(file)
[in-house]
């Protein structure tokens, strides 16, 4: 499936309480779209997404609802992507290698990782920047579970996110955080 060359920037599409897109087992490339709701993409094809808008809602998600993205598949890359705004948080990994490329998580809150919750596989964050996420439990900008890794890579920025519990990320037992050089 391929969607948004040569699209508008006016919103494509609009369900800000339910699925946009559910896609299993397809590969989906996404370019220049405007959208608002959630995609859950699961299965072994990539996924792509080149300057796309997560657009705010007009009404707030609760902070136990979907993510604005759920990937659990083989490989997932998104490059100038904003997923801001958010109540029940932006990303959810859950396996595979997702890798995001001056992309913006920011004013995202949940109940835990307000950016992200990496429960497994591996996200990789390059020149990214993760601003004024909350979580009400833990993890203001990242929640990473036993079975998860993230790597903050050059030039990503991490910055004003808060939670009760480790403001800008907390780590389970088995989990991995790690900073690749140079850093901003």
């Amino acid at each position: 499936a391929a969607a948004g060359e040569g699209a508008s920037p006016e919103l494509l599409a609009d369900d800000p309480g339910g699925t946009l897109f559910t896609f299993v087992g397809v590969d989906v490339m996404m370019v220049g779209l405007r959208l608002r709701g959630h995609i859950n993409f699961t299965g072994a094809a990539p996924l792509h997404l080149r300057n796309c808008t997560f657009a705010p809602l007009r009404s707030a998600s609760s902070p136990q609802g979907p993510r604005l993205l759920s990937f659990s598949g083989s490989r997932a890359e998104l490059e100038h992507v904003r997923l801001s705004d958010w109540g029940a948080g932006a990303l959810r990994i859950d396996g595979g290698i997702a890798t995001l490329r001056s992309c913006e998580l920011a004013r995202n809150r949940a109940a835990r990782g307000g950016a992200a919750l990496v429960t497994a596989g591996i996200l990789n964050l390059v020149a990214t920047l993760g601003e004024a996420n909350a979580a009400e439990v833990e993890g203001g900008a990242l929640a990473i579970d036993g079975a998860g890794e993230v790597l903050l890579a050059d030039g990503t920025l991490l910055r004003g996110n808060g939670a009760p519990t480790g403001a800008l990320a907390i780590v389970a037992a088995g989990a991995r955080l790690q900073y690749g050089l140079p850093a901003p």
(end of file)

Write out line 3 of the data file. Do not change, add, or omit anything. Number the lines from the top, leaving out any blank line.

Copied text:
């Amino acid at each position: 499936a391929a969607a948004g060359e040569g699209a508008s920037p006016e919103l494509l599409a609009d369900d800000p309480g339910g699925t946009l897109f559910t896609f299993v087992g397809v590969d989906v490339m996404m370019v220049g779209l405007r959208l608002r709701g959630h995609i859950n993409f699961t299965g072994a094809a990539p996924l792509h997404l080149r300057n796309c808008t997560f657009a705010p809602l007009r009404s707030a998600s609760s902070p136990q609802g979907p993510r604005l993205l759920s990937f659990s598949g083989s490989r997932a890359e998104l490059e100038h992507v904003r997923l801001s705004d958010w109540g029940a948080g932006a990303l959810r990994i859950d396996g595979g290698i997702a890798t995001l490329r001056s992309c913006e998580l920011a004013r995202n809150r949940a109940a835990r990782g307000g950016a992200a919750l990496v429960t497994a596989g591996i996200l990789n964050l390059v020149a990214t920047l993760g601003e004024a996420n909350a979580a009400e439990v833990e993890g203001g900008a990242l929640a990473i579970d036993g079975a998860g890794e993230v790597l903050l890579a050059d030039g990503t920025l991490l910055r004003g996110n808060g939670a009760p519990t480790g403001a800008l990320a907390i780590v389970a037992a088995g989990a991995r955080l790690q900073y690749g050089l140079p850093a901003p």